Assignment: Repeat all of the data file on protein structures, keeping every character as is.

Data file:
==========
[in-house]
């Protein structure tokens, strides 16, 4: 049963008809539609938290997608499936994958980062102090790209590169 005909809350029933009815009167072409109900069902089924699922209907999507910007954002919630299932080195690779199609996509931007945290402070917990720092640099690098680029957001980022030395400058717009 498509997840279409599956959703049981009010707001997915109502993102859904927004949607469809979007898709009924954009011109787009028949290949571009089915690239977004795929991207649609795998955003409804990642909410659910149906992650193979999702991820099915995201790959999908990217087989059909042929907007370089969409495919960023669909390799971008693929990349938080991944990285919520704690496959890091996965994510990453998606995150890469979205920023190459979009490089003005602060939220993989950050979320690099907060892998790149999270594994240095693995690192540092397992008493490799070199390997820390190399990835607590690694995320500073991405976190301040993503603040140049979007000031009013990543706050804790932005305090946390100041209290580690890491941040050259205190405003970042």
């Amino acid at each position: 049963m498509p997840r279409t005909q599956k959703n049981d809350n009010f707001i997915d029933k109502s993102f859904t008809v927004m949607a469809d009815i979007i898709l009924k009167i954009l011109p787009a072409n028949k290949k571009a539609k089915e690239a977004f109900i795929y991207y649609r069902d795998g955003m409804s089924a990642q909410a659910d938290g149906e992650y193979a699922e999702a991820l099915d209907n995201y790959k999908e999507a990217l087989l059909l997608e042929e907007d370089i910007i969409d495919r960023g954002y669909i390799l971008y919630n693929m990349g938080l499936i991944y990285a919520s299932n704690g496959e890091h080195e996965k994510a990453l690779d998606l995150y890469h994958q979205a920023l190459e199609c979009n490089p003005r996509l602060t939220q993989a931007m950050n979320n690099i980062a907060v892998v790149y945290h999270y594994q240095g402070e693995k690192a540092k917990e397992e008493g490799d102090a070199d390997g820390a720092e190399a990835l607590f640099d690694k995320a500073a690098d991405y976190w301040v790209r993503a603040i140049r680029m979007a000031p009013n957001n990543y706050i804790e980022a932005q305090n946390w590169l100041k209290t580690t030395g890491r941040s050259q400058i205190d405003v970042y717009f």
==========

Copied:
[in-house]
């Protein structure tokens, strides 16, 4: 049963008809539609938290997608499936994958980062102090790209590169 005909809350029933009815009167072409109900069902089924699922209907999507910007954002919630299932080195690779199609996509931007945290402070917990720092640099690098680029957001980022030395400058717009 498509997840279409599956959703049981009010707001997915109502993102859904927004949607469809979007898709009924954009011109787009028949290949571009089915690239977004795929991207649609795998955003409804990642909410659910149906992650193979999702991820099915995201790959999908990217087989059909042929907007370089969409495919960023669909390799971008693929990349938080991944990285919520704690496959890091996965994510990453998606995150890469979205920023190459979009490089003005602060939220993989950050979320690099907060892998790149999270594994240095693995690192540092397992008493490799070199390997820390190399990835607590690694995320500073991405976190301040993503603040140049979007000031009013990543706050804790932005305090946390100041209290580690890491941040050259205190405003970042």
């Amino acid at each position: 049963m498509p997840r279409t005909q599956k959703n049981d809350n009010f707001i997915d029933k109502s993102f859904t008809v927004m949607a469809d009815i979007i898709l009924k009167i954009l011109p787009a072409n028949k290949k571009a539609k089915e690239a977004f109900i795929y991207y649609r069902d795998g955003m409804s089924a990642q909410a659910d938290g149906e992650y193979a699922e999702a991820l099915d209907n995201y790959k999908e999507a990217l087989l059909l997608e042929e907007d370089i910007i969409d495919r960023g954002y669909i390799l971008y919630n693929m990349g938080l499936i991944y990285a919520s299932n704690g496959e890091h080195e996965k994510a990453l690779d998606l995150y890469h994958q979205a920023l190459e199609c979009n490089p003005r996509l602060t939220q993989a931007m950050n979320n690099i980062a907060v892998v790149y945290h999270y594994q240095g402070e693995k690192a540092k917990e397992e008493g490799d102090a070199d390997g820390a720092e190399a990835l607590f640099d690694k995320a500073a690098d991405y976190w301040v790209r993503a603040i140049r680029m979007a000031p009013n957001n990543y706050i804790e980022a932005q305090n946390w590169l100041k209290t580690t030395g890491r941040s050259q400058i205190d405003v970042y717009f």